Friday, December 7, 2012

Mitra Part 2

Above: Shots from the Runway by Mario Peralta
This is a continuation from an Interview Started Last Friday. Argie Mitra, designer at DRESSMITRA tries to sum up her favorite era: 
This is a really difficult question. Two years ago, without hesitation, I would have said the Victorian era. I think the fact of the matter is that I love any era in fashion that distorts the female silhouette! From the super wide panniers of the late 18th century to the giant "gigot" sleeves of the mid-19th century to the S-shaping spoonbill corsets of the Edwardian era, I have to give props to women in history for enduring fashion that most would call ridiculous today.

All photos above from MITRA SS2012 "coquilles" presentation - December 8th, 2011 at Walkers Wine Bar. Photography by Mario Peralta Hair by Mindy Stamulis Salon and Paul Mitchell the School Makeup by Lindsey Jones-Wirht, Amy LaVe, & Stephanie Moore.

In Part 1 of this interview fashion designer and Etsy shop owner Argie Mitra talked about working with photographers, and models to create her stunning site and treasury worthy Etsy listings. We left off on Mitra's Fine Arts degree at Jacksonville University, and her experiences in the art world, dance, and theatre.

So, did dance, theatre and Fine Art influence you to become a designer, or was it the other way around?
- I have always needed to be creative in some way, so I can't say which came first. When I was around 5 I remember selling drawings in my driveway for $.25 to $1 to my neighbors and my big brother's friends, but then I also remember undressing my Barbies and taping and safety pinning napkins and scraps into different dress designs! Haha :)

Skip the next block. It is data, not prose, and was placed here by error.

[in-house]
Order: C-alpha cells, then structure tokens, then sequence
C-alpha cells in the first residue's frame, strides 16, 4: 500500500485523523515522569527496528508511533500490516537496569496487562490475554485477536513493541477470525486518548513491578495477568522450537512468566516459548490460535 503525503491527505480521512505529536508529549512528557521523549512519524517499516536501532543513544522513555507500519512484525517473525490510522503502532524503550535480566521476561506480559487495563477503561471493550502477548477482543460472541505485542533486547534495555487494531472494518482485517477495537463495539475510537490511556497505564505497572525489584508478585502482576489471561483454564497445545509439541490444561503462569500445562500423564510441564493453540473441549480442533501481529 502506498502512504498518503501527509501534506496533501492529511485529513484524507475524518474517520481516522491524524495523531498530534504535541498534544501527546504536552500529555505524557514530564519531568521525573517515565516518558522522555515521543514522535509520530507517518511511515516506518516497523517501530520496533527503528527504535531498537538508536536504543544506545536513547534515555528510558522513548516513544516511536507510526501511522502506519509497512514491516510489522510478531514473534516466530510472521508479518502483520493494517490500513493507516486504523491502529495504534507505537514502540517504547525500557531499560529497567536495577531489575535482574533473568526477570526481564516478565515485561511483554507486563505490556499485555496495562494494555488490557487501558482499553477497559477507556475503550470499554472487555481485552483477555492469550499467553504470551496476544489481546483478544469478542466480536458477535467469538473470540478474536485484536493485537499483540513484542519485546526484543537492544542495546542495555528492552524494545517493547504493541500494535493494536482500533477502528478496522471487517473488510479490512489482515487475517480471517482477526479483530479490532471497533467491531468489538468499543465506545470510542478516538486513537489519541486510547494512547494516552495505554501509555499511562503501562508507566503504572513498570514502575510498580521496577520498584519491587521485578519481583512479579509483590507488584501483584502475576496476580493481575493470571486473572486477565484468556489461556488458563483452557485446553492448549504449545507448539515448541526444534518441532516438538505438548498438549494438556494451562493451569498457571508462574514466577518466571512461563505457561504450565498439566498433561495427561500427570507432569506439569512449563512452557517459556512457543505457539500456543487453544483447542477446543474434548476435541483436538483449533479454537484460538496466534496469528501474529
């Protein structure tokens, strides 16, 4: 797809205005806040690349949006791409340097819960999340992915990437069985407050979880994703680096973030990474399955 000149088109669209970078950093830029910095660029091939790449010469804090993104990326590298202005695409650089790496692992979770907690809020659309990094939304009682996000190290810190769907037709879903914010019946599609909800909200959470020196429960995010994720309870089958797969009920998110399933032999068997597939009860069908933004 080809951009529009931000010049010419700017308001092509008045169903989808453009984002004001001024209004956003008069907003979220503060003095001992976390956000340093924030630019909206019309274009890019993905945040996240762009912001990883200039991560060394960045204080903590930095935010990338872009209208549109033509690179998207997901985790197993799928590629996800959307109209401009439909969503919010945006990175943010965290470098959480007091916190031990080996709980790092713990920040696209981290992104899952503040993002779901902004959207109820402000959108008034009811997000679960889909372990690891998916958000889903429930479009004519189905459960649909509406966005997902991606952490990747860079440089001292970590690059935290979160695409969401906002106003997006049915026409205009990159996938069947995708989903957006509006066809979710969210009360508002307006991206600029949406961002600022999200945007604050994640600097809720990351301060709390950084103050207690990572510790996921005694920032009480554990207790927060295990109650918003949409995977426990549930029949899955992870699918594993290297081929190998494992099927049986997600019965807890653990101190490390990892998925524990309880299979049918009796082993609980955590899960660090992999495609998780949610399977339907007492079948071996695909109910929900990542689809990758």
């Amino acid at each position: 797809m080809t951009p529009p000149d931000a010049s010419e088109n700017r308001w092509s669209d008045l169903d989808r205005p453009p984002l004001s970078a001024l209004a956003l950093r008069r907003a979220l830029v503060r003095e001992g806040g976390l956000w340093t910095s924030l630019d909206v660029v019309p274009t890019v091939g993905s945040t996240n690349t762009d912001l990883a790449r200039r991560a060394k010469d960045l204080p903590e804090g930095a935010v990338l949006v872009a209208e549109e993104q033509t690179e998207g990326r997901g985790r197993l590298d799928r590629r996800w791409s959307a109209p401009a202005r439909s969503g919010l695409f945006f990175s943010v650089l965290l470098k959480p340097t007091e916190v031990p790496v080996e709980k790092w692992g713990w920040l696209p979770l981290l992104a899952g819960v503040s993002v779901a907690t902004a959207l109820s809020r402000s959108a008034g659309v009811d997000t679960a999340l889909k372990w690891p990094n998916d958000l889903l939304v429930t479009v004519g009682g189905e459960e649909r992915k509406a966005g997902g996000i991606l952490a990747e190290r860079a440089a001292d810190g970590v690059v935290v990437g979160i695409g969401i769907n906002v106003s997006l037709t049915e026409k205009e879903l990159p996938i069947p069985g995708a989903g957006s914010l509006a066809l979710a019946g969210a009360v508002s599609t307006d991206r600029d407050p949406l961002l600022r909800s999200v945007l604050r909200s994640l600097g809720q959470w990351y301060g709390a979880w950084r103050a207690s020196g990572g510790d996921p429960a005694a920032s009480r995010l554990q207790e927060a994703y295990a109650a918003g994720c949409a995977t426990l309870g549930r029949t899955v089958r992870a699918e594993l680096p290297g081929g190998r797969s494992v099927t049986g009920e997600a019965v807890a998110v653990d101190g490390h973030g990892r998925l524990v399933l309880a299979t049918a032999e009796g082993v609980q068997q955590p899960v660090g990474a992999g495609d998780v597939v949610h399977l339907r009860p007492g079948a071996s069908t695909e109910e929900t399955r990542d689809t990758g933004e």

At what age did you consciously realize you wanted to do what you're doing now? 
- What I am doing now is like nothing I've ever imagined. When I was 13 and I wanted to be a designer, I saw myself in New York and Gwyneth Paltrow stopping at my studio for a fitting for the Academy Awards. It's nice to have that idealistic goal, but reality (a.k.a. financial resources) forces you to focus on the amazing opportunities you have in front of you. While I do design my Mitra line and I get to paint in my free time, I work mainly as a freelance wardrobe stylist or costume designer for fashion, beauty, commercial, and editorial shoots, and in TV and film. I really enjoy collaborating with so many different types of people on sets. My younger self would have never known about the collaborative process.

How does your understanding of composition and aesthetics influence your Etsy work?
- In fine art, I think it is important to know composition, aesthetics, and the elements of design, but then it is just as important to be able to break the rules. I remember going to the MoMA in New York City with my cousin and she looked at a Jackson Pollock painting and said she could've done what he did when she was five years old. I was quick to defend that he was the first to create work like his, and at such a large scale. While fashion is a completely different ball game, the concept still applies: know the female body and have a sense of trend, but challenge yourself to think outside of the box and design something new. 

To See more link to Mitra on Etsy, on the web, or on Facebook